otismo

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otismo
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The Crazy Art World

Post by otismo » March 12th, 2021, 6:05 pm

dollars or crypto ?
dollars or crypto ?
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BARRON'S

How Non-Fungible Tokens Are Transforming the Art World
Published: March 12, 2021 at 3:38 p.m. ET
By John Scott Lewinski


A massive intersection between the worlds of art and cryptocurrency is redefining the concept of ownership in the digital age—all to the tune of millions in sales for savvy artists. The surge of non-fungible tokens (NFT) allows virtual images, and their original underlying code, to be sold as unique works of art, even if copies of those same images proliferate.

This evolution was evident Thursday, when a purely digital work of art by Mike Winkelmann, known as Beeple, sold for a record-breaking $69.3 million at a Christie’s online auction. It was the third most-expensive work of art sold by a living artist, and the most expensive digital asset to ever sell with a NFT.

The buyer of the work was revealed Friday as Metakovan, the pseudonymous founder of Metapurse, the world’s largest NFT fund. The buyer will receive both the image and the token, according to Christie’s.

The online world produces no shortage of art from photo edits to memes to animated GIFs. Meanwhile, any physical artwork—from drawings to paintings to photographs—can also exist as digital imagery. Once transformed to 1s and 0s, that artwork can proliferate throughout the internet and end up just a simple screen capture away from your computer.

A NFT, once assigned by an accepted blockchain clearinghouse, attaches to the digital artwork permanently and marks it as original, official, and unique. That NFT allows a buyer to own the artwork, even if copies of it exist on hard drives and servers around the planet.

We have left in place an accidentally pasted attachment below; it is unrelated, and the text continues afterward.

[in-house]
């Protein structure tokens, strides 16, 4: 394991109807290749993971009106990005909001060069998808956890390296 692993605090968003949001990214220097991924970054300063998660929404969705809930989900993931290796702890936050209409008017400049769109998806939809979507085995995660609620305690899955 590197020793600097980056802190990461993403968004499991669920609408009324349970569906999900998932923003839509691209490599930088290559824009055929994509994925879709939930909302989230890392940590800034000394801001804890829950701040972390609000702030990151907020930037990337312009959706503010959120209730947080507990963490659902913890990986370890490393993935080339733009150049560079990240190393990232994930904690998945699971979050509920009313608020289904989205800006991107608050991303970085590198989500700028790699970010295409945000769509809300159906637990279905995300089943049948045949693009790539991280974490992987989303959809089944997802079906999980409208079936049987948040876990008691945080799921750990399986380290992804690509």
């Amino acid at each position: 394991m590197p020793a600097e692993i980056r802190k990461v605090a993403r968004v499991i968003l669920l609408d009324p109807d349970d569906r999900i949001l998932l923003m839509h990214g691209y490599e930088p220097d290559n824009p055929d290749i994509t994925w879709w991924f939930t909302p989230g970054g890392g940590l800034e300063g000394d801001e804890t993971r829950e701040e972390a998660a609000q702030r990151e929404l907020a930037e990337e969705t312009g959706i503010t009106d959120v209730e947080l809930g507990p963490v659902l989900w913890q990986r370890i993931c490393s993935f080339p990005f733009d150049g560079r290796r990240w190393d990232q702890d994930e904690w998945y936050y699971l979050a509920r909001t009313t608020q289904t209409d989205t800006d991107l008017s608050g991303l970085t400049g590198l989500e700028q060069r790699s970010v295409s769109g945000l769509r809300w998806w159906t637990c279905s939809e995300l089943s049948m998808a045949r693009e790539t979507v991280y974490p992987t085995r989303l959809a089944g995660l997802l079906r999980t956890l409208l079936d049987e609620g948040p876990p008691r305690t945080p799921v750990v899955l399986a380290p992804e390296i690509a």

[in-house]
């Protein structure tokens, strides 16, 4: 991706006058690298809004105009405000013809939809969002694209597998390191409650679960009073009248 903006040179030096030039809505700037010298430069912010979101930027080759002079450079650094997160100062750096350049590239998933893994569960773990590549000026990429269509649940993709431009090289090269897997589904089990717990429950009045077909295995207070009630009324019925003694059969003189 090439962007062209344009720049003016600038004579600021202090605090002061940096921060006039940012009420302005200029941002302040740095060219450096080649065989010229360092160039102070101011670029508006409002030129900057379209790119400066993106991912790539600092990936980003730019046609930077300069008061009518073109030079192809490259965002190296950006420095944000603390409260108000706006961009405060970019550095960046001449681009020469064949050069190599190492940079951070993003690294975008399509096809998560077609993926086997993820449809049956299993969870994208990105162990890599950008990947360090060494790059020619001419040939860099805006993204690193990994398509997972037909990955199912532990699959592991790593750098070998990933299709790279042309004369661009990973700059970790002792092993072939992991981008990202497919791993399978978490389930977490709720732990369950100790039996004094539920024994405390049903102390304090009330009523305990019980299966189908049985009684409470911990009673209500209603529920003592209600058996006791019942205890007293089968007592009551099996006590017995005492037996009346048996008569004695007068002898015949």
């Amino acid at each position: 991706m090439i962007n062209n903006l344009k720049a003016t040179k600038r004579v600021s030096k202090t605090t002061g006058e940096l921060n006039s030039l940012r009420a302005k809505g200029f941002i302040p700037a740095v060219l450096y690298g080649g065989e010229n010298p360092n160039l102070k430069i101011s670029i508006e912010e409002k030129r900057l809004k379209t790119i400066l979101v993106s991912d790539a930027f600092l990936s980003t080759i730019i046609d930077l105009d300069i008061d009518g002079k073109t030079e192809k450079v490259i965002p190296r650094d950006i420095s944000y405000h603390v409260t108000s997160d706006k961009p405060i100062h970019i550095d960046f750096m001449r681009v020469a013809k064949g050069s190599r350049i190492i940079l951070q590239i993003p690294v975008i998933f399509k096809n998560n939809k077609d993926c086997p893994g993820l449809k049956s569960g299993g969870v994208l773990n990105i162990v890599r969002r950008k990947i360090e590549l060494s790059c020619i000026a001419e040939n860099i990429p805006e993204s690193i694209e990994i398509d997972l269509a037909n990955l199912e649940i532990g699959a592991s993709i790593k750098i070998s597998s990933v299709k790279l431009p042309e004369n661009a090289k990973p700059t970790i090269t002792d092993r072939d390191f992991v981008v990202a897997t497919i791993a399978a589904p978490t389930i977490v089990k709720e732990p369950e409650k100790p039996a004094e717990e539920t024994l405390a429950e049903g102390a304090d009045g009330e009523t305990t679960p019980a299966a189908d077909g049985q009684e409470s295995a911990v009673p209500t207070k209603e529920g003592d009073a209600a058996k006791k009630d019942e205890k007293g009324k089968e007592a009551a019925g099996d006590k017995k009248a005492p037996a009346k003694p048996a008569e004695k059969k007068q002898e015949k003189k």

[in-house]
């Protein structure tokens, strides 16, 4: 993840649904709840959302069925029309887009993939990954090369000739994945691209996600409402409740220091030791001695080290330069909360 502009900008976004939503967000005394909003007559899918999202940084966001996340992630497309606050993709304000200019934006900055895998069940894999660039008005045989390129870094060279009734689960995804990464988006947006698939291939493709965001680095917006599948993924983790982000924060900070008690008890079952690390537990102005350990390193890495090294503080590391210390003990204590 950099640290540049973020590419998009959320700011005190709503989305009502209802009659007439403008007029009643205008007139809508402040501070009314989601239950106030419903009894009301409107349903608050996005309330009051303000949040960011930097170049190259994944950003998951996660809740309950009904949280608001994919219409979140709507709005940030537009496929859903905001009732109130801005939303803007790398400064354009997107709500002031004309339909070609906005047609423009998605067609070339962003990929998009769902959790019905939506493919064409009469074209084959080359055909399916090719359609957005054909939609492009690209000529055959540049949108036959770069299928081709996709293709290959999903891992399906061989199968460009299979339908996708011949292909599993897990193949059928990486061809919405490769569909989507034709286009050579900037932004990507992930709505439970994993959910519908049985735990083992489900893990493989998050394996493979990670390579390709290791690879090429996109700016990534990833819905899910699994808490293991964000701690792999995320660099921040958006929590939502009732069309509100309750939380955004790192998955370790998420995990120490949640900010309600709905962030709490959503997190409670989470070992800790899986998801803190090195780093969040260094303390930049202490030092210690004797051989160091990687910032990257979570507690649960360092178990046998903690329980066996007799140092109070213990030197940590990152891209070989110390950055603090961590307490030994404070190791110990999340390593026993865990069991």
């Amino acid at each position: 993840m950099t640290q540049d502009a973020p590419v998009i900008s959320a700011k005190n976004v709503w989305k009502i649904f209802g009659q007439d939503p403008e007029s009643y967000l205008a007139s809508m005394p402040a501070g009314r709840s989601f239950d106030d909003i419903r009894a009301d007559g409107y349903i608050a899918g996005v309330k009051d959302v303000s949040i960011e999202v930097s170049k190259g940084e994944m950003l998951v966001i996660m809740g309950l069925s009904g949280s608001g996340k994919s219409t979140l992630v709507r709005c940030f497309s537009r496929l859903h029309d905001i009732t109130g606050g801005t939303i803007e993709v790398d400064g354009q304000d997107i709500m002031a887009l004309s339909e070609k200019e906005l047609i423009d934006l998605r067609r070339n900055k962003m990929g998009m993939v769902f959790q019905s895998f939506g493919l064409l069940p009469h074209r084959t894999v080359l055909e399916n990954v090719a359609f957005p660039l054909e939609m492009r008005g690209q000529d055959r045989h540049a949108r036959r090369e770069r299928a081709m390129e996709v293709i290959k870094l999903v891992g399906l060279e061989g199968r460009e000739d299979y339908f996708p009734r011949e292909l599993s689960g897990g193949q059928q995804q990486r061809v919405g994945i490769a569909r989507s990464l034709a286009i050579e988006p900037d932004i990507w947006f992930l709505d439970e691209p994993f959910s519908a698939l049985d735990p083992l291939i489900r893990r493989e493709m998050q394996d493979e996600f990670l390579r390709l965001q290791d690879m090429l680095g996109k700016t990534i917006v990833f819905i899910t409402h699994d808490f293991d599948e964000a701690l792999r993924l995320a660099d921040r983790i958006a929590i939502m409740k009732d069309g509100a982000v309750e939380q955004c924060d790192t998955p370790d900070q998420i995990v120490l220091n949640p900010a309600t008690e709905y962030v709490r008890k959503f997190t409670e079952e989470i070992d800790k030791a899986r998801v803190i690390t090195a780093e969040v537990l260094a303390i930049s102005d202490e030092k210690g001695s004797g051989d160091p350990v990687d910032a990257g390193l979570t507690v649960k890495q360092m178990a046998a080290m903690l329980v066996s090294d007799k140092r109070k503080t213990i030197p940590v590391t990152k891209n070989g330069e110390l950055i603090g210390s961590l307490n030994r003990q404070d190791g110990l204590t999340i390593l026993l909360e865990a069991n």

In the last month, cryptocurrency NFTs sales have boomed throughout the art world. According to the ranking site CryptoSlam, the top five NFTs during that period generated more than US$366 million in profit. The boom has everyone from artists to academics exploring what it means to own something in a crypto world.

Marc Craig, successful London artist and curator of the Chopperchunky Gallery, sold more than 12 of his original pieces as NFTs in less than two weeks. He discovered this crypto market through online news articles, realizing the potential to create individual digital art pieces stamped as exclusive entities.

“There is a real sense that the pandemic is changing everything,” Craig says. “People are actively looking for ways to not only make money, but also to connect in the online world. The NFT art community is very vibrant and supportive, and I had no anxieties about getting started because it was easy to connect with the energy it’s creating.”

Craig describes an NFT world of unusual synchronicity. He sees artists who both sell their work as NFTs and also buy NFTs from other creators. He finds collectors who sell are becoming artists themselves. He tracks corporate entities funding the purchases of major NFT artwork.

In Los Angeles, artist and portrait photographer Justin Aversano creates his own work and collaborates with partner Nicole Buffett (Warren’s artist granddaughter). Through their individual and combined works, they sold more than 130 pieces in two weeks to the tune of more than $100,000. He describes the emerging NFT phenomenon growing from a sense of community.

“We help each other,” Aversano says. “Those of us who found success in NFT art look to bring in other artists and help them through encouragement and collaborations.”

For Aversano, one of the most unique aspects of selling through the blockchain world is the actual physical artifact outside the crypto environment is still in play even once its digital cousin sells. Artist and buyer can negotiate what’s to become of the real world creation. Artists sometimes include the original with the NFT, charge an additional fee for the object, sell the hardware piece to another buyer, or simply keep it.

“With NFTs, the physical work is actually a bonus,” Aversano says. “The buyers of NFTs don’t want stuff. They view ownership in an entirely new way.”

Deborah Small, a professor at the University of Pennsylvania Wharton School of Business disagrees, pointing out that the idea of owning an NFT isn’t that far removed from the concept of owning something in the material art world.

“The concept of art is much more than the experience of seeing it,” Small says. “You can go visit the Mona Lisa in the Louvre or buy it as a postcard—but, you don’t own the Mona Lisa. By purchasing an NFT, you buy the implicit knowledge that you’re closer to the art’s curator.”

Small suggests cryptocurrency investors buying NFTs are more akin to gamblers, making a buying decision on a different level than traditional investors.